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Lesson 17  Section 3

RATIO AND PROPORTION

Lowest terms

Back to Section 1.


 4.   How can we express the ratio of any smaller number to a larger?
2 to 3
 
  Let each number say its name. Let the smaller number say its cardinal name: one, two, three, etc. Let the larger number say its ordinal name: third, fourth, fifth, etc.
 

Example 1.   What ratio has 2 to 3?

Answer.  "2 is two thirds of 3."

2 says its cardinal name, "two."  3 says its ordinal name, "third."

That is how to express the ratio of any smaller number to a larger.

Example 2.   What ratio has 4 to 5?

Answer.  "4 is four fifths of 5."

To see this, consider that 1 is one fifth of 5:

1 + 1 + 1 + 1 + 1

2 is two fifths of 5.

3 is three fifths of 5.

4 is four fifths of 5.

Each number says its name.

Lowest terms

The two numbers of a ratio are called its terms.  In the ratio of 4 to 12,
4 and 12 are the terms.


 5.   When is a ratio expressed with the lowest terms?
 
  When it is expressed with the smallest numbers which have that ratio.
 

Many pairs of numbers have the same ratio as 4 to 12;  for example,
5 to 15,  6 to 18,  10 to 30.  But the smallest pair are 1 to 3.

4 is to 12  as 1 is to 3.

Now it is perfectly correct to say,

"4 is four twelfths of 12."

But when we say,

"4 is one third of 12,"

then we have expressed that ratio with the smallest numbers -- the lowest terms -- which have that ratio.  The terms 1 and 3 say their names.


 6.   How can we know when the ratio of two numbers is expressed with the lowest terms?
 
  1 is their only common divisor.
 

When we express the ratio of  7 to 8, for example, as seven eighths, then we have expressed it with the lowest terms, because 1 is the only common divisor of 7 and 8.  But if we express the ratio of 12 to 18 as twelve eighteenths, then although that is true, those are not the lowest terms, because 12 and 18 have a common divisor, 6.


 7.   What is the theorem of the common divisor?
 
  "If we divide two numbers by the same number,  then the quotients will have the same ratio
 as the numbers we divided."
 

(In the next Lesson, we will see why.)

Example 3.   What ratio has 12 to 18?

Answer.  12 and 18 have a common divisor 6:

"6 goes into 12 two times and into 18 three times."

The quotients are 2 and 3.  Therefore according to the theorem,

12 is to 18  as  2 is to 3.

"12 is two thirds of 18."

2 and 3 say their names.

Example 4.   Express the ratio of 21 to 28 with the lowest terms.

Answer.  Their ratio will be expressed with a sentence,

"21 is               28."

21 and 28 have a common divisor 7:

"7 goes into 21 three times and into 28 four times."

21 is to 28  as  3 is to  4.

"21 is three fourths of 28."

Notice that their common divisor 7 is one fourth of 28.

Example 5.   If a is an eighth of b,  then  a is to b  as  ? is to ?.

Complete that proportion with the smallest numbers -- the lowest terms -- which have that ratio.

(a simply means the first term, and b, the second.)

Answer.  There are many pairs such that the first is an eighth of the second.  2 and 16;  5 and 40;  10 and 80.  However, the smallest such numbers are 1 and 8.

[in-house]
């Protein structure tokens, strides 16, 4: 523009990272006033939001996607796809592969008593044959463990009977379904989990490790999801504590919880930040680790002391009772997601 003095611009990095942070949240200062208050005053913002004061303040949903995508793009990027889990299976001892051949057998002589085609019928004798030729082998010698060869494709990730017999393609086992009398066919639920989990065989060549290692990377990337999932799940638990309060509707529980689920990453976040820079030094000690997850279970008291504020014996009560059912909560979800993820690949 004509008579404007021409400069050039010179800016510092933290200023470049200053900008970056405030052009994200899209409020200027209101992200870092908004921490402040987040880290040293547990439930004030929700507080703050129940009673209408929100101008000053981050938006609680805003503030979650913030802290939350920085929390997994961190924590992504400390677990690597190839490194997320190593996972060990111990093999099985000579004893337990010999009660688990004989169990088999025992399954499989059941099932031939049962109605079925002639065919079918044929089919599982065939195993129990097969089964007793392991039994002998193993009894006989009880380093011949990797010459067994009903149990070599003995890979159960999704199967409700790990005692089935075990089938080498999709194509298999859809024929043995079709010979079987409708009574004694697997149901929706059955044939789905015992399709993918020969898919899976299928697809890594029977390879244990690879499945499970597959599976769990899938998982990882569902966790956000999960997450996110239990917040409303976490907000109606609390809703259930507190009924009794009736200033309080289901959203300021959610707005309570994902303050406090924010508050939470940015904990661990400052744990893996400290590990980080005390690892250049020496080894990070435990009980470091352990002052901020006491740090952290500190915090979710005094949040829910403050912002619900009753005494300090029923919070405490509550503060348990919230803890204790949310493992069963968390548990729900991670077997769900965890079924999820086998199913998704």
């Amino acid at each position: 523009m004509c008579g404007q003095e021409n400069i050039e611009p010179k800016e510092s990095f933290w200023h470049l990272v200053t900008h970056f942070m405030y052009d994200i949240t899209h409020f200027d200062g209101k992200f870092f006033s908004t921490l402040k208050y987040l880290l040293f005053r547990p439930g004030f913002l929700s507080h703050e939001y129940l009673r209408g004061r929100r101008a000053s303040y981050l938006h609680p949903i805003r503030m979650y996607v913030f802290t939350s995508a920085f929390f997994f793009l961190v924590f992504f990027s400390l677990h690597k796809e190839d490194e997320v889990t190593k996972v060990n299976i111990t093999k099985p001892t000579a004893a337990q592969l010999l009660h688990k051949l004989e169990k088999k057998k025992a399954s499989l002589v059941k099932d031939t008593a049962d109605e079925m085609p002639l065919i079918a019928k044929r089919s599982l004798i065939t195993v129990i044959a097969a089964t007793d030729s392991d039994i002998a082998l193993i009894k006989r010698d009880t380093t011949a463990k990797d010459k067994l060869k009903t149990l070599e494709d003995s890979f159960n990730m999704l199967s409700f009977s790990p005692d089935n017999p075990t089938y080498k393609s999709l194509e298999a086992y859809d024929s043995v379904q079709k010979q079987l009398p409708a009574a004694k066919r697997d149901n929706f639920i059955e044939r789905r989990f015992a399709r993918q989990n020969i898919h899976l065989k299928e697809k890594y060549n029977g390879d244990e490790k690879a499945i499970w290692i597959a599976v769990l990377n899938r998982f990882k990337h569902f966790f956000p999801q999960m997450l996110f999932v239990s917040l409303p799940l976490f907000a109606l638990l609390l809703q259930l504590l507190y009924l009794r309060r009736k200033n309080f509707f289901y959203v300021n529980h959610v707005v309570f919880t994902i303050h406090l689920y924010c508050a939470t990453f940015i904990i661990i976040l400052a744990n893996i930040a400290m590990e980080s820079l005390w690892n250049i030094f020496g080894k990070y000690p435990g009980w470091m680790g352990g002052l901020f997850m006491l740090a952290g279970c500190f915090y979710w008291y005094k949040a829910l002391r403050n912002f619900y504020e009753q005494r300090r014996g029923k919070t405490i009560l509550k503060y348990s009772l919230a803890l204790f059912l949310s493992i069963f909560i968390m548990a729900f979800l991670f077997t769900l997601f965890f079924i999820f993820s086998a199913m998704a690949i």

If a is an eighth of b,  then  a is to b  as  1 is to 8.

Application to percent

Example 6.   If a is 25% of b, then a is to b  as  ? is to ?.

Complete that proportion with the smallest numbers -- the lowest terms -- which have that ratio.

Answer.   Since 25% means a quarter, then

a is to b  as  1 is to 4.

Example 7.   In a class, the ratio of girls to boys is 3 to 4.

That means there are 3 girls in the class for every 4 boys.

If there are 24 boys, then how many girls are there?

Solution.  "The ratio of girls to boys is 3 to 4."  What ratio has 3 to 4? 3 is three fourths of 4. (Question 4.)  Therefore, the number of girls is three fourths of the number of boys -- three fourths of 24.  One fourth of 24 is 6. Therefore, three fourths are 18.

(See Lesson 15, Questions 5 and 6.  And for another solution to this problem, see Example 11 of the next Lesson.)

Note:  We could have worded this problem as follows:

"The girls are 75% of the boys."

That means that the girls are to the boys as 3 is to 4 -- because 75% is three fourths of 100%.

Example 8.  The whole is equal to the sum of the parts.   In a class, the number of girls is 75% of the number of boys.  There are 35 students. How many girls are there and how many boys?

Solution.   To say that girls are 75% of the boys, is to say that the ratio of

girls to boys is 3 to 4.  But that means that 3 out of every 7 students are girls (3 + 4 = 7), and 4 out of every 7 are boys. In other words, three sevenths of the students are girls, and four sevenths are boys.

Now, one seventh of 35 is 5.  Therefore three sevenths are 3 × 5 = 15.  There are 15 girls.  The rest, then -- 35 − 15 = 20 -- are boys.

(For for another solution to this problem, see Example 12 of the next Lesson.  For more on the locution "out of," see the next Lesson and Lesson 20.)

Example 9.   In a survey, the number of Yes's were 50% of the number of No's.  What percent of the entire survey responded Yes?

Solution.   To say that the Yes's were 50% of No's, is to say that the Yes's were to the No's in the ratio 1 to 2.

In other words, 1 out of every 3 responses -- one third -- were Yes.

They were 33 1
3
% of the entire survey.  (Lesson 16.)

Please "turn" the page and do some Problems.

or

Continue on to the next Lesson.

Section 1 of this Lesson

Section 2 of this Lesson

1st Lesson on Parts of Natural Numbers


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